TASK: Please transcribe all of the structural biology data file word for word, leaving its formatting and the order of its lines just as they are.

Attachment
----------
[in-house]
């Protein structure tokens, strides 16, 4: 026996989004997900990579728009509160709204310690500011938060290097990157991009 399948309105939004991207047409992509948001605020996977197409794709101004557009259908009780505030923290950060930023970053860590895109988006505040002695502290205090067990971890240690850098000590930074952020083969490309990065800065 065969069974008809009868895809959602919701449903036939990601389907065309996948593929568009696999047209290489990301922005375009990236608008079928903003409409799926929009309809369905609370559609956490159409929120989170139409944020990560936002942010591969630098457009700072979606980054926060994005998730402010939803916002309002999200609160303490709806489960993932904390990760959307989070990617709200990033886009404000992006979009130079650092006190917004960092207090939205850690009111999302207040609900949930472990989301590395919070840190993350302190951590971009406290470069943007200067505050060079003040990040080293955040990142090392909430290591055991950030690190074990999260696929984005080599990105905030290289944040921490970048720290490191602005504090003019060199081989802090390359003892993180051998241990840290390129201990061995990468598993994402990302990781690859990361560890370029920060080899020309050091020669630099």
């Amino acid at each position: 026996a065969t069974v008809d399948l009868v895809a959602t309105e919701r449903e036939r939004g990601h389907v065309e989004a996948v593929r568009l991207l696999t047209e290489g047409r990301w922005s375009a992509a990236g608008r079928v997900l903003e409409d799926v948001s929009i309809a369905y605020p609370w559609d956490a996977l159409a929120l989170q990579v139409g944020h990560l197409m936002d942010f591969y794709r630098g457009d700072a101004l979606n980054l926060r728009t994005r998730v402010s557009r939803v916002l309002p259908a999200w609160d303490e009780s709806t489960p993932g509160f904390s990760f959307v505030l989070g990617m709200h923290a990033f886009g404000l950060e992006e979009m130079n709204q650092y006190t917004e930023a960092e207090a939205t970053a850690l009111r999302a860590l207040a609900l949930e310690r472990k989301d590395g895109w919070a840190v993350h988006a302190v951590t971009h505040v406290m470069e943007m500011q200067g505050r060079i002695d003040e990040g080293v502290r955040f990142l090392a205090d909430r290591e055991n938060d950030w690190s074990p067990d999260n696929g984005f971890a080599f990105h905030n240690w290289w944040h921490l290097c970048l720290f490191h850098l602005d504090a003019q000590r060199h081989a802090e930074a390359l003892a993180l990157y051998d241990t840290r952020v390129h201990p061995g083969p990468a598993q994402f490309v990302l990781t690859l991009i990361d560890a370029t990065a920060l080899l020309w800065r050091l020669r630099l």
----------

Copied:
[in-house]
């Protein structure tokens, strides 16, 4: 026996989004997900990579728009509160709204310690500011938060290097990157991009 399948309105939004991207047409992509948001605020996977197409794709101004557009259908009780505030923290950060930023970053860590895109988006505040002695502290205090067990971890240690850098000590930074952020083969490309990065800065 065969069974008809009868895809959602919701449903036939990601389907065309996948593929568009696999047209290489990301922005375009990236608008079928903003409409799926929009309809369905609370559609956490159409929120989170139409944020990560936002942010591969630098457009700072979606980054926060994005998730402010939803916002309002999200609160303490709806489960993932904390990760959307989070990617709200990033886009404000992006979009130079650092006190917004960092207090939205850690009111999302207040609900949930472990989301590395919070840190993350302190951590971009406290470069943007200067505050060079003040990040080293955040990142090392909430290591055991950030690190074990999260696929984005080599990105905030290289944040921490970048720290490191602005504090003019060199081989802090390359003892993180051998241990840290390129201990061995990468598993994402990302990781690859990361560890370029920060080899020309050091020669630099």
């Amino acid at each position: 026996a065969t069974v008809d399948l009868v895809a959602t309105e919701r449903e036939r939004g990601h389907v065309e989004a996948v593929r568009l991207l696999t047209e290489g047409r990301w922005s375009a992509a990236g608008r079928v997900l903003e409409d799926v948001s929009i309809a369905y605020p609370w559609d956490a996977l159409a929120l989170q990579v139409g944020h990560l197409m936002d942010f591969y794709r630098g457009d700072a101004l979606n980054l926060r728009t994005r998730v402010s557009r939803v916002l309002p259908a999200w609160d303490e009780s709806t489960p993932g509160f904390s990760f959307v505030l989070g990617m709200h923290a990033f886009g404000l950060e992006e979009m130079n709204q650092y006190t917004e930023a960092e207090a939205t970053a850690l009111r999302a860590l207040a609900l949930e310690r472990k989301d590395g895109w919070a840190v993350h988006a302190v951590t971009h505040v406290m470069e943007m500011q200067g505050r060079i002695d003040e990040g080293v502290r955040f990142l090392a205090d909430r290591e055991n938060d950030w690190s074990p067990d999260n696929g984005f971890a080599f990105h905030n240690w290289w944040h921490l290097c970048l720290f490191h850098l602005d504090a003019q000590r060199h081989a802090e930074a390359l003892a993180l990157y051998d241990t840290r952020v390129h201990p061995g083969p990468a598993q994402f490309v990302l990781t690859l991009i990361d560890a370029t990065a920060l080899l020309w800065r050091l020669r630099l």